Gebru, who is no fan of the AI safety community, has called for enhanced whistleblower protections for AI researchers, which are also one of the main recommendations made in GovAI’s white paper. Since Gebru was pushed out of Google, nearly 2,700 staffers have signed a solidaristic letter, but then Googler Geoff Hinton was not one of them. When asked on CNN why he didn’t support a fellow whistleblower, Hinton replied that Gebru’s critiques of AI “were rather different concerns from mine” that “aren’t as existentially serious as the idea of these things getting more intelligent than us and taking over.”
Raji told me that “a lot of cause for frustration and animosity” between the ethics and safety camps is that “one side has just way more money and power than the other side,” which “allows them to push their agenda way more directly.”
According to one estimate, the amount of money moving into AI safety start-ups and nonprofits in 2022 quadrupled since 2020, reaching $144 million. It’s difficult to find an equivalent figure for the AI ethics community. However, civil society from either camp is dwarfed by industry spending. In just the first quarter of 2023, OpenSecrets reported roughly $94 million was spent on AI lobbying in the United States. LobbyControl estimated tech firms spent €113 million this year lobbying the EU, and we’ll recall that hundreds of billions of dollars are being invested in the AI industry as we speak.
One thing that may drive the animosity even more than any perceived difference in power and money is the trend line. Following widely praised books like 2016’s Weapons of Math Destruction, by data scientist Cathy O’Neil, and bombshell discoveries of algorithmic bias, like the 2018 “Gender Shades” paper by Buolamwini and Gebru, the AI ethics perspective had captured the public’s attention and support.
In 2014, the AI x-risk cause had its own surprise bestseller, philosopher Nick Bostrom’s Superintelligence, which argued that beyond-human AI could lead to extinction and earned praise from figures like Elon Musk and Bill Gates. But Yudkowsky told me that, pre-ChatGPT, outside of certain Silicon Valley circles, seriously entertaining the book’s thesis would make people look at you funny. Early AI safety proponents like Yudkowsky have occupied the strange position of maintaining close ties to wealth and power through Bay Area techies while remaining marginalized in the wider discourse.
In the post-ChatGPT world, Turing recipients and Nobel laureates are coming out of the AI safety closet and embracing arguments popularized by Yudkowsky, whose best-known publication is a piece of Harry Potter fan fiction totaling more than 660,000 words.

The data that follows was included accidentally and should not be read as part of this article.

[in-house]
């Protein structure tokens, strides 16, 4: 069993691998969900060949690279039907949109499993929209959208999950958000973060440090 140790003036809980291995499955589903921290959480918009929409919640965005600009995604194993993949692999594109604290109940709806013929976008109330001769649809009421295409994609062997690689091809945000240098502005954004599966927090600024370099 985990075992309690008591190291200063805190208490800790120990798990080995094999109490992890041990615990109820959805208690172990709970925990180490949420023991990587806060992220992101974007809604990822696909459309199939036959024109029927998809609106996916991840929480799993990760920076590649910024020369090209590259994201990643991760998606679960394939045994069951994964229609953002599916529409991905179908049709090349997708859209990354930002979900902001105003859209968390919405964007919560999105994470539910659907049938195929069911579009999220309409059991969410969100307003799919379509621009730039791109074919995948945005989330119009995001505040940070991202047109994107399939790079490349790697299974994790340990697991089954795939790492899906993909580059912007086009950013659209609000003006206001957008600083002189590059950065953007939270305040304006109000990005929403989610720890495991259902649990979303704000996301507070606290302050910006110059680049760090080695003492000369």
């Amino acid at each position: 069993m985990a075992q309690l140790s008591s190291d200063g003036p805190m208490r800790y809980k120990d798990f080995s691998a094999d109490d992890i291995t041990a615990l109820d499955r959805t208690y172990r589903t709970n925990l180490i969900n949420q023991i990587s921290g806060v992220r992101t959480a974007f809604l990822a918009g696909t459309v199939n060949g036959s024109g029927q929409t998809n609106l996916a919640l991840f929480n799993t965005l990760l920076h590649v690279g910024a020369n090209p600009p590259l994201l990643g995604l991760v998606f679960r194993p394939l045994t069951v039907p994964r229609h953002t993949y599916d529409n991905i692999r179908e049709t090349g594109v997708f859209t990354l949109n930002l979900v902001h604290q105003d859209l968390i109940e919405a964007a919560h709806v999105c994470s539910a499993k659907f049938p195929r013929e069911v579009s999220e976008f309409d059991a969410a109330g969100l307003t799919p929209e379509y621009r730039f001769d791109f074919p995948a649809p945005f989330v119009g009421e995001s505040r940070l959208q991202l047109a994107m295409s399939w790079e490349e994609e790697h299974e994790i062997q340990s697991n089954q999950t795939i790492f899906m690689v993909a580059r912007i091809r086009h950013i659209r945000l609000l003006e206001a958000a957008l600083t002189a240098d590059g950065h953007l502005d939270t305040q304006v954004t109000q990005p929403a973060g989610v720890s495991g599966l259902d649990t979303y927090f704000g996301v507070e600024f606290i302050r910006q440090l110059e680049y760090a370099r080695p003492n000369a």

Perhaps the most shocking portent of this new world was broadcast in November, when the hosts of a New York Times tech podcast, Hard Fork, asked the Federal Trade Commission chair: “What is your p(doom), Lina Khan? What is your probability that AI will kill us all?” EA water cooler talk has gone mainstream. (Khan said she’s “an optimist” and gave a “low” estimate of 15 percent.)
It would be easy to observe all the open letters and media cycles and think that the majority of AI researchers are mobilizing against existential risk. But when I asked Bengio about how x-risk is perceived today in the machine learning community, he said, “Oh, it’s changed a lot. It used to be, like, 0.1 percent of people paid attention to the question. And maybe now it’s 5 percent.”
Like many others concerned about AI x-risk, the renowned philosopher of mind David Chalmers made a probabilistic argument during our conversation: “This is not a situation where you have to be 100 percent certain that we’ll have human-level AI to worry about it. If it’s 5 percent, that’s something we have to worry about.”
This kind of statistical thinking is popular in the EA community and is a large part of what led its members to focus on AI in the first place. If you defer to expert arguments, you could end up more confused. But if you try to average the expert concern from the handful of surveys, you might end up thinking there’s at least a few-percent chance that AI extinction could happen, which could be enough to make it the most important thing in the world. And if you put any value on all the future generations that could exist, human extinction is categorically worse than survivable catastrophes.